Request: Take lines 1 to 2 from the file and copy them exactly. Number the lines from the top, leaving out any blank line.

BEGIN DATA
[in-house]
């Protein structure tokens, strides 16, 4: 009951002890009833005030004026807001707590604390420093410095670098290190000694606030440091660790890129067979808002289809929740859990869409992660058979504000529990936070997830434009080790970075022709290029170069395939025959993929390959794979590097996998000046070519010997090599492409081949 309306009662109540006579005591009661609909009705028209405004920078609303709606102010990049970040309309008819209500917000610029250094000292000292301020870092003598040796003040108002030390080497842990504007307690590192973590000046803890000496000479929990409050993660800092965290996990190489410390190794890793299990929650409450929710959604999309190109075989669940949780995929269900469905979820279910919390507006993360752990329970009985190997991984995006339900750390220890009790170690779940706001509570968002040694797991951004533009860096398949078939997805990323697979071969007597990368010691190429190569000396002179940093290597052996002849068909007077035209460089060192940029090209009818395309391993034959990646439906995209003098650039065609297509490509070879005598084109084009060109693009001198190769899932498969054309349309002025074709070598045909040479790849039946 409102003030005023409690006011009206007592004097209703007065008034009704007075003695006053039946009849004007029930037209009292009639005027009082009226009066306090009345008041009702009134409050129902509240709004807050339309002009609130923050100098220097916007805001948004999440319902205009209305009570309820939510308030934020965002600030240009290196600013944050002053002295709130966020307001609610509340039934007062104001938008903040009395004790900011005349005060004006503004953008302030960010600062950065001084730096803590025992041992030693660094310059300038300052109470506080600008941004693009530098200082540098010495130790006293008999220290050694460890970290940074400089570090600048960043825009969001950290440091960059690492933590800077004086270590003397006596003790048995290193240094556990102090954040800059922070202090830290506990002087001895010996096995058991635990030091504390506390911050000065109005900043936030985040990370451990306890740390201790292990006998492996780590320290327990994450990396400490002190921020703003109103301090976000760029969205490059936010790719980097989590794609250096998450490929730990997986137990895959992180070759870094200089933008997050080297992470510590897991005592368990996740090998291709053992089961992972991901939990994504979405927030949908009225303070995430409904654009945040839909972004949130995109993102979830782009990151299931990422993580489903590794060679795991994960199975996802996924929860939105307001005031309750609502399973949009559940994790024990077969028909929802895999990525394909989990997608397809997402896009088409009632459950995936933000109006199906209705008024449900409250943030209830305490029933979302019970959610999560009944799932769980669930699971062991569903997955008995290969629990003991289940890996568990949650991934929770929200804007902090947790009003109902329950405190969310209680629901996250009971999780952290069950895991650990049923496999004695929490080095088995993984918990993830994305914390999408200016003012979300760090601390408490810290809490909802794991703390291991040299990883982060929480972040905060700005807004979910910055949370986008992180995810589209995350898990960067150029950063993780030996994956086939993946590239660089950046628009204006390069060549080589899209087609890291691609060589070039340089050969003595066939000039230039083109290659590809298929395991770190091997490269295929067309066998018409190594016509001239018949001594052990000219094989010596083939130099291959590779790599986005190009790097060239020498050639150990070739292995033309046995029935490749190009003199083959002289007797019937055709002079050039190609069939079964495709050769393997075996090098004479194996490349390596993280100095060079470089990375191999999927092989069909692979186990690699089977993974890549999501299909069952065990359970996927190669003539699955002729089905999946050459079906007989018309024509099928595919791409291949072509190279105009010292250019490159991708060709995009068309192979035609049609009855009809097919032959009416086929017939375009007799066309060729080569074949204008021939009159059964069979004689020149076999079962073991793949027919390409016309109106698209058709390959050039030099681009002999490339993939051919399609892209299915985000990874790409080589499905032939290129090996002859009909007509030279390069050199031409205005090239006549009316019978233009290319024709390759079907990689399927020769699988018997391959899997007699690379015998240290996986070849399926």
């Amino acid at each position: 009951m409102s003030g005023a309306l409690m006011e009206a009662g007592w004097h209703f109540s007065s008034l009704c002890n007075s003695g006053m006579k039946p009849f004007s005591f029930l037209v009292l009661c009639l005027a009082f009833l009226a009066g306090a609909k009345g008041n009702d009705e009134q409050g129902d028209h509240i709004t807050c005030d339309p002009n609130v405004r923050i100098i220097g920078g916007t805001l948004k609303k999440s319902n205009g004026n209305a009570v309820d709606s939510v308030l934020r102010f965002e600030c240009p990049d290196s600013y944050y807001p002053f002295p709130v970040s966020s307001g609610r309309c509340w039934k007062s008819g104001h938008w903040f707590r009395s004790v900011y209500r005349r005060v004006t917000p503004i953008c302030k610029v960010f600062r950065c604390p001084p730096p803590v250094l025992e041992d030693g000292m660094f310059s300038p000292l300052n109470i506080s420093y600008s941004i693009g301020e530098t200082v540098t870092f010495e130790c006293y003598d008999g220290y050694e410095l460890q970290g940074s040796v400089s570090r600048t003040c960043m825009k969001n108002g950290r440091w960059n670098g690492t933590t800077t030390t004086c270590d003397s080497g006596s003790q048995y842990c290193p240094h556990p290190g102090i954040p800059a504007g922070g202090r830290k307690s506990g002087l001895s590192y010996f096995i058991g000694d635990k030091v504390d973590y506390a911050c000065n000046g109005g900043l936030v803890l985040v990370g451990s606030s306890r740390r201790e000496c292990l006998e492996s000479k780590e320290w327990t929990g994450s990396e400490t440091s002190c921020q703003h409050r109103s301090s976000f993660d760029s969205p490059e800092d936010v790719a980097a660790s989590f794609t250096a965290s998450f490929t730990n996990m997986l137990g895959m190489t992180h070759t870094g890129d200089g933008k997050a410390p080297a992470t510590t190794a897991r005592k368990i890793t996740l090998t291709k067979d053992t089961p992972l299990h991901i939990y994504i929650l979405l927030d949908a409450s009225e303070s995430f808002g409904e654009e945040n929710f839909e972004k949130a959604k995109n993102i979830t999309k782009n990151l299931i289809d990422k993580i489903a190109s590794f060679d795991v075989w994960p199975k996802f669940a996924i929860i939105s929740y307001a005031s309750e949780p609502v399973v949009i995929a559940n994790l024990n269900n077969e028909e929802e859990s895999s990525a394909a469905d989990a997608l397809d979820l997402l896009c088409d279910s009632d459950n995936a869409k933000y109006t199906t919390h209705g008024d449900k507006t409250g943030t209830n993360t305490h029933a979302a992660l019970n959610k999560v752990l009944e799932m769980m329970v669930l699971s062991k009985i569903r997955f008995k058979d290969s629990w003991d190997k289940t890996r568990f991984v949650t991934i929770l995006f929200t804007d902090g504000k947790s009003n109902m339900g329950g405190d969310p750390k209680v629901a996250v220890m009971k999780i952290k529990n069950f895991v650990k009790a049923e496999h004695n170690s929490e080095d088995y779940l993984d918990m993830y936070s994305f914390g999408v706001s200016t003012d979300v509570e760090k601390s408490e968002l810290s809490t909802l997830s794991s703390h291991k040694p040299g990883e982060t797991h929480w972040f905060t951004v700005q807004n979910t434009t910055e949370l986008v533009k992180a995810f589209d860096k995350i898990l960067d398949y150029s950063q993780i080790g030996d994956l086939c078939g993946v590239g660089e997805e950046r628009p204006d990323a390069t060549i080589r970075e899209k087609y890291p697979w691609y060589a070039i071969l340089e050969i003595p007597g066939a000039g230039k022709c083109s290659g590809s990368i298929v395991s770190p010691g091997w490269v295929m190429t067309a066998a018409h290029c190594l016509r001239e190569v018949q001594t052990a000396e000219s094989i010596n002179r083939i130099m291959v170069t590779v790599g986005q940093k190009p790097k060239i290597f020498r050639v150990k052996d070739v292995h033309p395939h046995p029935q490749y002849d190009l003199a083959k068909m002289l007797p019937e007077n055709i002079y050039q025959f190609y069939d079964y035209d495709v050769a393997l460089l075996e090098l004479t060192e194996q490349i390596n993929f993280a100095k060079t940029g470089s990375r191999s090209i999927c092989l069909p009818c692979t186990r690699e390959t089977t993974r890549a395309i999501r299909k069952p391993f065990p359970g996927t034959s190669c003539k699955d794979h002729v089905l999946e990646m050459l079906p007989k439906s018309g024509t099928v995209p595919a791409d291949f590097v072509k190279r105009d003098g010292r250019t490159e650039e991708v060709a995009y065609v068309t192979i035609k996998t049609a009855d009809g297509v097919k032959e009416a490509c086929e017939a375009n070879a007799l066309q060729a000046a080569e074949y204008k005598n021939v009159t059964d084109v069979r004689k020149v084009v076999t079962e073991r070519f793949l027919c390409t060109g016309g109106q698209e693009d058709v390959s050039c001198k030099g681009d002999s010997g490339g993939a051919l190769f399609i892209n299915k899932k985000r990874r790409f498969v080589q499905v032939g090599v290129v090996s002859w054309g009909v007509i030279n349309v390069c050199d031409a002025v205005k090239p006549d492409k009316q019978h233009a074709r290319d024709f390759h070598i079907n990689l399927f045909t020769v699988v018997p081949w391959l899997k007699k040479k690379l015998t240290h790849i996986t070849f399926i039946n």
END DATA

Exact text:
[in-house]
């Protein structure tokens, strides 16, 4: 009951002890009833005030004026807001707590604390420093410095670098290190000694606030440091660790890129067979808002289809929740859990869409992660058979504000529990936070997830434009080790970075022709290029170069395939025959993929390959794979590097996998000046070519010997090599492409081949 309306009662109540006579005591009661609909009705028209405004920078609303709606102010990049970040309309008819209500917000610029250094000292000292301020870092003598040796003040108002030390080497842990504007307690590192973590000046803890000496000479929990409050993660800092965290996990190489410390190794890793299990929650409450929710959604999309190109075989669940949780995929269900469905979820279910919390507006993360752990329970009985190997991984995006339900750390220890009790170690779940706001509570968002040694797991951004533009860096398949078939997805990323697979071969007597990368010691190429190569000396002179940093290597052996002849068909007077035209460089060192940029090209009818395309391993034959990646439906995209003098650039065609297509490509070879005598084109084009060109693009001198190769899932498969054309349309002025074709070598045909040479790849039946 409102003030005023409690006011009206007592004097209703007065008034009704007075003695006053039946009849004007029930037209009292009639005027009082009226009066306090009345008041009702009134409050129902509240709004807050339309002009609130923050100098220097916007805001948004999440319902205009209305009570309820939510308030934020965002600030240009290196600013944050002053002295709130966020307001609610509340039934007062104001938008903040009395004790900011005349005060004006503004953008302030960010600062950065001084730096803590025992041992030693660094310059300038300052109470506080600008941004693009530098200082540098010495130790006293008999220290050694460890970290940074400089570090600048960043825009969001950290440091960059690492933590800077004086270590003397006596003790048995290193240094556990102090954040800059922070202090830290506990002087001895010996096995058991635990030091504390506390911050000065109005900043936030985040990370451990306890740390201790292990006998492996780590320290327990994450990396400490002190921020703003109103301090976000760029969205490059936010790719980097989590794609250096998450490929730990997986137990895959992180070759870094200089933008997050080297992470510590897991005592368990996740090998291709053992089961992972991901939990994504979405927030949908009225303070995430409904654009945040839909972004949130995109993102979830782009990151299931990422993580489903590794060679795991994960199975996802996924929860939105307001005031309750609502399973949009559940994790024990077969028909929802895999990525394909989990997608397809997402896009088409009632459950995936933000109006199906209705008024449900409250943030209830305490029933979302019970959610999560009944799932769980669930699971062991569903997955008995290969629990003991289940890996568990949650991934929770929200804007902090947790009003109902329950405190969310209680629901996250009971999780952290069950895991650990049923496999004695929490080095088995993984918990993830994305914390999408200016003012979300760090601390408490810290809490909802794991703390291991040299990883982060929480972040905060700005807004979910910055949370986008992180995810589209995350898990960067150029950063993780030996994956086939993946590239660089950046628009204006390069060549080589899209087609890291691609060589070039340089050969003595066939000039230039083109290659590809298929395991770190091997490269295929067309066998018409190594016509001239018949001594052990000219094989010596083939130099291959590779790599986005190009790097060239020498050639150990070739292995033309046995029935490749190009003199083959002289007797019937055709002079050039190609069939079964495709050769393997075996090098004479194996490349390596993280100095060079470089990375191999999927092989069909692979186990690699089977993974890549999501299909069952065990359970996927190669003539699955002729089905999946050459079906007989018309024509099928595919791409291949072509190279105009010292250019490159991708060709995009068309192979035609049609009855009809097919032959009416086929017939375009007799066309060729080569074949204008021939009159059964069979004689020149076999079962073991793949027919390409016309109106698209058709390959050039030099681009002999490339993939051919399609892209299915985000990874790409080589499905032939290129090996002859009909007509030279390069050199031409205005090239006549009316019978233009290319024709390759079907990689399927020769699988018997391959899997007699690379015998240290996986070849399926």